Benedict’s guide to living well together

Sermon preached by Rev’d Dr Emma Pennington at St Mary’s, Garsington on 10th September 2017.

Readings: Romans 13:8-14, Matthew 18:15-20.

Some of the funniest and most memorable moments I have had whilst staying as a guest at a Benedictine monastery have been in some way connected with food.  As you probably know Monasteries take their food and the manner in which it is eaten, very seriously.  Supper is in silence whilst a designated lector reads from a book, sometimes it is religious and sometimes not.  I learnt more about Betty Bothroyd’s early political life on a week’s retreat once than I ever thought possible.  Then there is the skill of trying to catch someone’s eye and to ask for something to be passed to you without using words.  It’s amazing how difficult it can be to communicate with just a pointed finger and the variety of ways in which you can cause confusion.  However, there is something that no Benedictine I have known seems to take seriously, and that is the universal sign for no more, thank you.  I have often succumbed to their habit of hospitality and sadly returned home inevitably a number of pounds heavier.


Yet lying just beneath the reverent act of eating is still the very human temptation to burst into giggles.  When I was staying at Alton Abbey once, sadly it all went horribly wrong.  Supper was coming to a close and we were on the desert section.  In the middle of the table was an enormous bowl of fruit which one of the monks duly started to hand around.  Like some great culinary game of jenga, each person carefully removed an apple or a banana.  Then it came to my turn and very carefully I picked out a small Satsuma which I was sure wouldn’t disturb this fragile edifice.  Alas, I was wrong and the moment the fruit was in my hands, an apple from the top slowly rolled off and plopped into the milk jug nearby.  I went bright red with embarrassment, but the monk who sat opposite me started to go purple as he tried to hold in the inevitable giggle.  Needless to say his attempts failed miserably.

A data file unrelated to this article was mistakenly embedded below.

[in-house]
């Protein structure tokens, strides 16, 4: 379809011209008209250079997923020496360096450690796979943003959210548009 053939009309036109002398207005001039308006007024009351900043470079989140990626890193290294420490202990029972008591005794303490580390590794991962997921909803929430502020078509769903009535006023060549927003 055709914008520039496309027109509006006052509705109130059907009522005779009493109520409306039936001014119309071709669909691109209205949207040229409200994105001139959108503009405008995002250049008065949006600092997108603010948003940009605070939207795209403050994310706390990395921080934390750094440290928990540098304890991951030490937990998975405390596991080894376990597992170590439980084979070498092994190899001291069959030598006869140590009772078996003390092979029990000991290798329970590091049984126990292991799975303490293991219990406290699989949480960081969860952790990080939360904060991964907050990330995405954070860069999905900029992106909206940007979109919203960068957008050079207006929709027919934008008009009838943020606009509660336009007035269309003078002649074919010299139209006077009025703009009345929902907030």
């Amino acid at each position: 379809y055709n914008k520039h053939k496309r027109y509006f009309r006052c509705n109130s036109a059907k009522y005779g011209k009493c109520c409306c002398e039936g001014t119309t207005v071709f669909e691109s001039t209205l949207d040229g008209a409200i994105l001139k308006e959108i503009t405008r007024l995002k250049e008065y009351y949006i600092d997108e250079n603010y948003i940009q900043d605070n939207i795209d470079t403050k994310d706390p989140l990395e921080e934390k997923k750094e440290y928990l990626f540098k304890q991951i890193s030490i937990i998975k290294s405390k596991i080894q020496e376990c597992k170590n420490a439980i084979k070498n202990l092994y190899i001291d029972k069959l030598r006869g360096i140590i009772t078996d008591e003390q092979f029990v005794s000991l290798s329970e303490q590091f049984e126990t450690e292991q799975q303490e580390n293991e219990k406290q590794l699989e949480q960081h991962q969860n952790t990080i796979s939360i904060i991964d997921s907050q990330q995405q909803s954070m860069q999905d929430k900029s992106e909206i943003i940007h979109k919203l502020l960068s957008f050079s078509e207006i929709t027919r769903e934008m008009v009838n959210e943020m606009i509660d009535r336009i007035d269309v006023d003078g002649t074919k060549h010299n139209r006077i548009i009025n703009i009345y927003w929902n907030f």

As someone who was brought up in a more humanist environment where food was to be appreciated but essentially eating was the forum and spice for conversation and discussion, the Benedictine rituals of the refectory have always seemed strange.  And yet it is often through the situations that are most different to our own that we begin to learn and understand new ways of being.  Talking and sharing round a dinner table with good wine, fine food and stimulating company is one of the joys of life.  But so is the freedom not to speak, to focus purely on what you are eating and being aware of others in a way you never thought possible before.  For, as Benedict teaches, the refectory is as much part of the school for God’s service, as is the oratory or the scriptorium.


This was brought home to me the other day when I was sitting at home simply eating an apple.  As you know, at the bottom of our garden we are lucky enough to have an orchard which has about nine trees in it of various English types of apple.  For the last few years we have been inundated with the amount of fruit these trees have produced.  There was far too much for us to eat or freeze and we often left a box at the bottom of the drive with a notice inviting all passersby to help themselves.  However, one year things were different.  We hadn’t had a single apple all summer and when I went to see if there were any to harvest in the autumn all I could find was a handful of rather sorry looking miniature Bramleys, the rest of the trees were virtually bare except for a few withered and rotten buds.  So that year as I sat and ate my apple which I had bought from the supermarket and been shipped from half around the world, strangely I was reminded of the Benedictine refectory and their reverence for all the things which we so easily take for granted.  In my years of abundance, I had forgotten the sanctity and gift of eating an apple.  Only then when the harvest had failed and in my paucity could I once more perceive with gratitude the divine in the ordinary moments of our lives.  For it seems to me that this is what lies at the heart of Benedict’s little rule.